Seance on a Wet Afternoon -- my pick for best of season / photo by © Carol Rosegg
Thus far this semester, I’ve traveled to various houses in major metropolitan areas in the Mid-Atlantic States to see seven professional productions–at the Kennedy Center, the Met, the Merriam Theater, the David H. Koch Theatre, to name a few. (A bit of explanation–I work at a college, and so everything from January to May is considered Spring Semester).
Here are the shows I was fortunate enough to see:
January – Puccini’s Tosca, Metropolitan Opera of New York, with Sondra Radvanovsky, Marcelo Álvarez, and Falk Struckmann. Performances spectacular; direction disappointing.
February – Gounod’s Romeo and Juliet, Opera Company of Philadelphia, with Ailyn Pérez and Stephen Costello; this production was better integrated in the community than any other.
February – Strauss’s Arabella, Academy of Vocal Arts in Philadelphia, with resident artists Corinne Winters and Chloé Moore– challenging work and well sung!
March – Puccini’s Madama Butterfly, Washington National Opera in Washington, D.C., with Ana María Martínez conducted by Plácido Domingo. Memorable, tasteful.
March – Donizetti’s The Elixir of Love, New York City Opera, with David Lomeli, José Adán Pérez, and Stefania Dovhan. Quirky–selected stellar performances.
April – Rossini’s Le Comte Ory, Metropolitan Opera of New York City, with Juan Diego Flórez, Diana Damrau, and Joyce DiDonato. Exceptional singing and acting.
April – Schwartz’s Séance on a Wet Afternoon, New York City Opera, with Lauren Flanigan, Kim Josephson, and Melody Moore. Intense, scary, thrilling.
And here are the awards dispensed by me, Queen of “Operatoonity”:
Artist I most want to see again soon — And the winner is: Juan Diego Flórez. The man has major star quality, something you simply can’t measure from a recording or even by watching a Live in HD simulcast. I’d love to see him in a dramatic role, something of a completely different nature the Count in Le Comte Ory, to see if I like him as much.
Best aria — And the winner is: “Vissi d’arte” sung by Sondra Radvanovsky. She took my breath away–literally. Near the end of the piece, I gasped following one of her high notes and lost my breath. Then as the aria was coming to a poignant close, bereft of air, I began choking and coughing, which everyone around me loved. It was however sensational–her aria, not my choking.
Best breakout performance –And the winner is: David Lomeli, making his NYC Opera appearance as Nemorino in Elixir. His “Una furtiva lagrima” was a magical moment.
Best performance overall — And the winner is: Falk Struckmann in Tosca. I was absolutely riveted by his performance of Baron Scarpia–the part could have been written for him–it fit him like a glove in every regard.
Most fun — And the winner is: A tie between NYC Opera’s The Elixir of Love and the Met’s Le Comte Ory. I giggled throughout both of them. Loved the dustbowl diner concept of Elixir. Loved the show within a show premise in Le Comte Ory and the interplay between the three principals was side-splittingly entertaining.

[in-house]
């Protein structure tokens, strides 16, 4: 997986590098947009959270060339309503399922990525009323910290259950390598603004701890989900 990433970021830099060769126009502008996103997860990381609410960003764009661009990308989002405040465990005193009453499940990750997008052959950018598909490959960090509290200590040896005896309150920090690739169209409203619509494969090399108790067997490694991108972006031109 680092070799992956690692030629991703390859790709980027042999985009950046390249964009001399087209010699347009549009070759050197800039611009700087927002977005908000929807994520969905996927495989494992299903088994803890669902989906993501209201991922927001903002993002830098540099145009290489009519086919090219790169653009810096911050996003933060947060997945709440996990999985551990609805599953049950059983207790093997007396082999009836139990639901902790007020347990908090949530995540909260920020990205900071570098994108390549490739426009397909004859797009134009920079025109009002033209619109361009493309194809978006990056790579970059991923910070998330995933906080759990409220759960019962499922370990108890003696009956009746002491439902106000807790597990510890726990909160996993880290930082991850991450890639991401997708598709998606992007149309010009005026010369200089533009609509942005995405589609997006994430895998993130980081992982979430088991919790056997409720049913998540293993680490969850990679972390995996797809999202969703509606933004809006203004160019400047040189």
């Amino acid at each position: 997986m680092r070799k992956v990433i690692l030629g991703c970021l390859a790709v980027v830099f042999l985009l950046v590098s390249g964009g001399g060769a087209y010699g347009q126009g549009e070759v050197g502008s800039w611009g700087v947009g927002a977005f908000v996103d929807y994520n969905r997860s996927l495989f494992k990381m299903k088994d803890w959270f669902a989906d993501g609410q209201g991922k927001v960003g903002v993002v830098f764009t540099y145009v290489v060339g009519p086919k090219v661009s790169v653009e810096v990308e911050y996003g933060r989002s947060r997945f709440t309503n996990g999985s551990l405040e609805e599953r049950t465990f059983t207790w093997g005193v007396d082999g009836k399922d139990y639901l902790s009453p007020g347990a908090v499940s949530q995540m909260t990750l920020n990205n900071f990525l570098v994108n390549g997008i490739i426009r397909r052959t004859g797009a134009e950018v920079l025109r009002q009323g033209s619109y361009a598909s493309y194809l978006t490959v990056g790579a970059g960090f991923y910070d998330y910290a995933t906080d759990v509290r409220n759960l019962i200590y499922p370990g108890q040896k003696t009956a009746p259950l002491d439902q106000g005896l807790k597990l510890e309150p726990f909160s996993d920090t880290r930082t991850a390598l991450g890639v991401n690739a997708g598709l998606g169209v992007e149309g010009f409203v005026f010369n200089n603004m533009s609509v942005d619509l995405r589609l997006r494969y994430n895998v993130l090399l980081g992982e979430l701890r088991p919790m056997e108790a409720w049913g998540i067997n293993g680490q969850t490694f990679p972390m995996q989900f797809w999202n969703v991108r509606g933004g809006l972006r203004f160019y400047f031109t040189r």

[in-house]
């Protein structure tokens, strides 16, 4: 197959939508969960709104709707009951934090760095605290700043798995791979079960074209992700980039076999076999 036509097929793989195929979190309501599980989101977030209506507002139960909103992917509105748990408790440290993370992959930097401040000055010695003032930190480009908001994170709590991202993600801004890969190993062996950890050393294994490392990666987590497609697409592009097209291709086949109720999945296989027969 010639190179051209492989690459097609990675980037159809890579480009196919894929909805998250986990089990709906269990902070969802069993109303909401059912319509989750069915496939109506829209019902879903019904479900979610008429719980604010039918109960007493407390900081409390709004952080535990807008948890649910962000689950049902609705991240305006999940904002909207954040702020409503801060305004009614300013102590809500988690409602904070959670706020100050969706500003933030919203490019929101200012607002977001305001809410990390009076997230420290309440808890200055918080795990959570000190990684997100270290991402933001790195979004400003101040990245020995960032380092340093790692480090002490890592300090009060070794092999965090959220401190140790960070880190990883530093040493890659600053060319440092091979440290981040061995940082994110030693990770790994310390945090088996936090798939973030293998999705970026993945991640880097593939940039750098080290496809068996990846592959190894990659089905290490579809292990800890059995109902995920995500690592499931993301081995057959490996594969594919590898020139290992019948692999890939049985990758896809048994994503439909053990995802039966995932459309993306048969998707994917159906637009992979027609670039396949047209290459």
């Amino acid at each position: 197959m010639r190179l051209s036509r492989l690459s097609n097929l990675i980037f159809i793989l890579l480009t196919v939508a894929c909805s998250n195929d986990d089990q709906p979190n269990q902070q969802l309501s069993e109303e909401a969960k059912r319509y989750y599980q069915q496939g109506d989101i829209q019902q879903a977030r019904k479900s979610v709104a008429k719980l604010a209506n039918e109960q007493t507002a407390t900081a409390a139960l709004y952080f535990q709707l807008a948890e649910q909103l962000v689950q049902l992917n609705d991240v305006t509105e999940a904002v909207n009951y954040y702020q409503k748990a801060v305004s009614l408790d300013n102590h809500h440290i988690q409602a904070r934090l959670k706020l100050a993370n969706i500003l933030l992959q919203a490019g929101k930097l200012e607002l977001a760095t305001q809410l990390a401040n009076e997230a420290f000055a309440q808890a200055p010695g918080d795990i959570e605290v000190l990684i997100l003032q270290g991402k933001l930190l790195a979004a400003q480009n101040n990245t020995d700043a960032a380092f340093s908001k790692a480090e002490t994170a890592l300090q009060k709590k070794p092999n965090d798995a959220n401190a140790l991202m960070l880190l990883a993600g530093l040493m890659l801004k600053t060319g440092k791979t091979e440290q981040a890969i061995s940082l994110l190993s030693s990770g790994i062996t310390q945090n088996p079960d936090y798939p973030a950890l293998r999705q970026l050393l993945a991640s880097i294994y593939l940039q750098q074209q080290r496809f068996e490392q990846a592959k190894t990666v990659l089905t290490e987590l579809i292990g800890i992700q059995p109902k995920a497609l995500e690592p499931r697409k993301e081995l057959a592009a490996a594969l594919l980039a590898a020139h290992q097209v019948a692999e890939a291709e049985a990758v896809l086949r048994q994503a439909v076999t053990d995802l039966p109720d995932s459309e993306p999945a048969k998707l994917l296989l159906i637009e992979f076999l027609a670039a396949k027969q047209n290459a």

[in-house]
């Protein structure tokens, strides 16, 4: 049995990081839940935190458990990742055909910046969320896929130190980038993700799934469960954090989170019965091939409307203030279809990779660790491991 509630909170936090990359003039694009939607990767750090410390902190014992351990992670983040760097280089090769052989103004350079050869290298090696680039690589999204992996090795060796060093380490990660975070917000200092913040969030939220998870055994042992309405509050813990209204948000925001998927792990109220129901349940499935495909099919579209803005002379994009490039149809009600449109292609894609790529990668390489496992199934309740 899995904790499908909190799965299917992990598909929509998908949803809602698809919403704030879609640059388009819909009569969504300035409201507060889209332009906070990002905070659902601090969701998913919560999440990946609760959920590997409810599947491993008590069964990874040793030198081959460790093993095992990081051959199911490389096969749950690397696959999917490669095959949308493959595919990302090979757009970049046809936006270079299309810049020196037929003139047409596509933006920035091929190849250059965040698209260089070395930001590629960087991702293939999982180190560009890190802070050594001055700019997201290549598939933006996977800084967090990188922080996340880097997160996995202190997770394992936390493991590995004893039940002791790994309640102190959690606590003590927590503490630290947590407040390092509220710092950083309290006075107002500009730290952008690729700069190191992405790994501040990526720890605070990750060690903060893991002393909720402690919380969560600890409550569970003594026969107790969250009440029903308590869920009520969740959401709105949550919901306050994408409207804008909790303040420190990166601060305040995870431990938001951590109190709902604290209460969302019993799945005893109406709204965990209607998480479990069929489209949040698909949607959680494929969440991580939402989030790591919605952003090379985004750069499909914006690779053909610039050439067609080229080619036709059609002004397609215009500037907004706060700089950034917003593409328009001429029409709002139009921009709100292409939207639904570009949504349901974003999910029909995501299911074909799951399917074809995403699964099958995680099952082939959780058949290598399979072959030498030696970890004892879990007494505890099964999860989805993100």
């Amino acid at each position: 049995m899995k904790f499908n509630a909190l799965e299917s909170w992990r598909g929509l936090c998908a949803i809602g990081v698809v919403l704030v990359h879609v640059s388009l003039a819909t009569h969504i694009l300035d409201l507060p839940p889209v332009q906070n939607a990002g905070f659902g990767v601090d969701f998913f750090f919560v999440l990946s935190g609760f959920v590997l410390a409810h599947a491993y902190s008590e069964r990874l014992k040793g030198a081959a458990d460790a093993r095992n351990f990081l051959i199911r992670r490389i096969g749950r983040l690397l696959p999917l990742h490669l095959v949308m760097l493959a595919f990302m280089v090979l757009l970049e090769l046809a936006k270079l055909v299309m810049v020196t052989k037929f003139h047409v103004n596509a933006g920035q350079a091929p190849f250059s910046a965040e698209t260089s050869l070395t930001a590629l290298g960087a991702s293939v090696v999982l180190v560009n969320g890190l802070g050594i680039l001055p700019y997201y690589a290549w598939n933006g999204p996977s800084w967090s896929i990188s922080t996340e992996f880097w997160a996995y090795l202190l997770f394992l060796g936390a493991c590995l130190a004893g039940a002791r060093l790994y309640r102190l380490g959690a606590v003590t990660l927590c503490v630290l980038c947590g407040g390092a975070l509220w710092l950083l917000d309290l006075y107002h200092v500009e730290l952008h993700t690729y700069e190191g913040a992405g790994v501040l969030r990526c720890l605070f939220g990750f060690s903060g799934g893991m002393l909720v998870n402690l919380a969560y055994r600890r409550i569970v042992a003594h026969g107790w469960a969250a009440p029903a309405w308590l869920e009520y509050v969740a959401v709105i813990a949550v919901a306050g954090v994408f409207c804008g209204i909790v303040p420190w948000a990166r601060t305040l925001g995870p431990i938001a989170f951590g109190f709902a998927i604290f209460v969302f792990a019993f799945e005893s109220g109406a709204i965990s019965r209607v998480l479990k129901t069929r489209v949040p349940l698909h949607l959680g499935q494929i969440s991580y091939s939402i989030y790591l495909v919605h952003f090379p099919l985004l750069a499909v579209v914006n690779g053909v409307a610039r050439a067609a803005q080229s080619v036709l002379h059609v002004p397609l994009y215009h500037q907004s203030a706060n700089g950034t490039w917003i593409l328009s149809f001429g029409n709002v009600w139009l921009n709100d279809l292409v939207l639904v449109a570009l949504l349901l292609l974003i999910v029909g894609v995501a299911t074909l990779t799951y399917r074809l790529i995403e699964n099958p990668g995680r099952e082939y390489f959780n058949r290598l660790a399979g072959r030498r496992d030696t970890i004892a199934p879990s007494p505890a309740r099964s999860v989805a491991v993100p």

Most likely to succeed — And the winner is: Soprano Ailyn Pérez, who sang Juliet for the Opera Company of Philadelphia. She’s a winner in every regard, and it won’t be long until we’ll see her singing for the major houses. AVA resident artist Corinne Winters is a close second–expect to see and hear her in prominent professional productions.
Most moved — And the winner is: WNO’s Madama Butterfly. All the production elements were maximized to serve the story and propel the operagoer to experience Butterfly’s destruction. It was beautiful to see and hear as a complete, harmonious production.
Most pleasantly surprised — And the winner is: NYC Opera’s Séance on a Wet Afternoon — since I’d never heard any operas of musical theater composer Stephen Schwartz before, I wasn’t sure what to expect. I also thought I preferred classic to contemporary opera. Boy, I was wrong. Or maybe I just loved Schwartz’s contemporary opera.
Best of the season— And the winner is: NYC Opera’s Séance on a Wet Afternoon. Principals–stunning! Chorus–spectacular. Production values–solid. Story–gripping. Music and orchestration–beautiful and functional. It was relevant, immediate, and accessible. Being “accessible” in contemporary opera is definitely a good thing!
Perhaps I’ll amend this list after I see the last two shows of the season in May: Don Giovanni at the Academy of Vocal Arts in Phila., and Ariadne auf Naxos at the Met in May. We’ll see. Oh, and if you’d like to see all my reviews thus far for Bachtrack, the world’s best way to find live classical performance, simply click on this link.